• “Big government” is just a catch phrase used to get people riled up over generalizations. “Small government” doesn’t automatically imply that the remaining regulations are actually good or useful. The true problem is poorly-designed regulations that purport to protect someone but actually end up harming them instead.

        The whole idea of having rules around “compensation” in aviation is to protect the general public (who don’t have the proper knowledge to make an educated analysis of the risk they are undertaking) from under-qualified pilots or under-maintained aircraft (among other things). But when it goes so far as to classify properly-qualified flight instructors providing training to owners of experimental aircraft as illegal compensation, said regulation is now harming those aircraft owners rather than protecting them.

        I don’t think any of us would argue that there shouldn’t be *any* regulations around unqualified compensated (in the traditionally-understood definition meaning “paid”) flights. We just don’t want governmental overreach (which, again, is something that can happen in “big government” or “small/limited government”).

        • But a large number people expect micro-management in their naiive enthusiasm for collectivism.

          And people over-estimate the benefit of regulation. From my long experience including having delegated authority I say it props up the incompetent, who would go broke without a regulator. (Their service would be unreliable, and yes they might crash which would tell others they should not be hired.) And gives the public false confidence, most no longer think about who they are hiring (whether airline or pilot or technician).

          • And somewhere in gummints there is still an ‘economic fitness’ requirement to be allowed to operate an airline.

            Another example of gumming spending is cross-border. Very early in this century I attended a seminar, which covered both authority to operate and security. I was appalled that that US security bureaucracy had sent an inexperienced individual to cover that – with September 11, 2001 in everyone’s mind, whereas the authority to operate bureaucracy had sent an individual who really knew that unproductive subject.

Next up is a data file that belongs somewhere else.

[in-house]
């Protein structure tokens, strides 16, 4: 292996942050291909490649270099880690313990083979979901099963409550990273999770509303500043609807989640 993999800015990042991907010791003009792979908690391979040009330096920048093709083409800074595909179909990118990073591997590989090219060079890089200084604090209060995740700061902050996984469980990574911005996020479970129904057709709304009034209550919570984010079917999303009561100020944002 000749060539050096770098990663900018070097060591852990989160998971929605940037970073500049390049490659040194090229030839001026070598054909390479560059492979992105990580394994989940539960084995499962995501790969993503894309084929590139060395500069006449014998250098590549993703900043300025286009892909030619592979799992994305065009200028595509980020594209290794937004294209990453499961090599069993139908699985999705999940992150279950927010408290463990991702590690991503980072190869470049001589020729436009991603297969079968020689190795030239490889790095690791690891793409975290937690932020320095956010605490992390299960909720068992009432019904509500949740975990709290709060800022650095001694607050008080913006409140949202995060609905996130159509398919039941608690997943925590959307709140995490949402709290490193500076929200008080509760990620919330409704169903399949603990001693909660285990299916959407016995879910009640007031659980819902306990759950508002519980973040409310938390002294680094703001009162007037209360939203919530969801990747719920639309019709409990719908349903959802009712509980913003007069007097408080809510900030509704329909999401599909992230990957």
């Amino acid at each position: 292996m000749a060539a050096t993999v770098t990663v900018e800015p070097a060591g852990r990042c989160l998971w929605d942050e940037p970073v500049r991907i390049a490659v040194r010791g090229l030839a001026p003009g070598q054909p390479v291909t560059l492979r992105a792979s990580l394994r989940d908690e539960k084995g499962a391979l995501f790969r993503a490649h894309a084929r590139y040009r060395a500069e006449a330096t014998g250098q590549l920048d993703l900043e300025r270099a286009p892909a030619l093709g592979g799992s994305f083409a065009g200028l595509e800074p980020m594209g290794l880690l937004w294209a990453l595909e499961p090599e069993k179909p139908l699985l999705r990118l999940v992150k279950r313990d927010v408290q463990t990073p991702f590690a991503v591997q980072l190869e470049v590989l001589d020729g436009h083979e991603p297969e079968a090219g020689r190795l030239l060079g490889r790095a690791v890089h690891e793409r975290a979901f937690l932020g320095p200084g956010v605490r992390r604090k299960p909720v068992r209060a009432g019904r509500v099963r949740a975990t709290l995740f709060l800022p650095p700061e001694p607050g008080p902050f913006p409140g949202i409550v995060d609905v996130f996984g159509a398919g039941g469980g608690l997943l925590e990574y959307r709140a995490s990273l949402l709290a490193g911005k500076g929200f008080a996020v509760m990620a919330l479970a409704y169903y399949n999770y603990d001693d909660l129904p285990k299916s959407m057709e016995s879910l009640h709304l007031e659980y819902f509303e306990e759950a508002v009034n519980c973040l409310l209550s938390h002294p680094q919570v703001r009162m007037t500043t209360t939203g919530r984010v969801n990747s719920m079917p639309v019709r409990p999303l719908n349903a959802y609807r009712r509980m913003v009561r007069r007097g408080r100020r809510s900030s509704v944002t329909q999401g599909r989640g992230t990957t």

(For example, while it had been thrashed out that a Canadian sports team could fly its players to a game in the US using its Canadian-registered 727, it could not legally pick up a prospect in the US and take him to the game practice. In between was the case of picking up someone already on the team who was in the US participating in a family matter.)

    • Hmm, surprisingly high number considering the number of very small airplanes that do not require much effort.

      Writing FAA Advisory Circulars does help the small airplane owner.

      Oh, you are probably including ATC, which is a fundamentally different context than airworthiness and piloting competence.

  9. Wow. The absurdity of both the FAA and the court is mind boggling. Goodwill and possibility of future benefits are considered compensation. Just when you think the government just can’t possibly do anything dumber than they already have, they do.

  10. So, I am having this odd thought…our new White House Administration seems to be obsessed with giving out “free” stuff. It would seem to me that if Joe can do it, my Flight Instructor can do the same…

  11. The article didn’t mention the best part: FAA employees don’t want to do rides in military and old amphibs for personal safety reasons, so they rely on DEs and CFIs.

    Whatever minor “loopholes” that existed benefited FAA staff.

  12. And just in case ya’ll don’t realize it, the FAA pavillion at Airventure will be … UNMANNED! They’re not coming! Only the controllers will be working. What BS. How do I get an FAA job ?

    I have a DOT employee living right next door to me (not FAA). He has a Government car. That car just moves around in the driveway (because it’s in his way) instead of being out on the road inspecting big rigs and other commercial vehicles. I see the guy strolling around the yard all day long. In another case, I know an FAA guy who is actually laughing about how much time he has on his hands. Meanwhile, the rank and file non governbment employee taxpayer in this Nation has to work or else.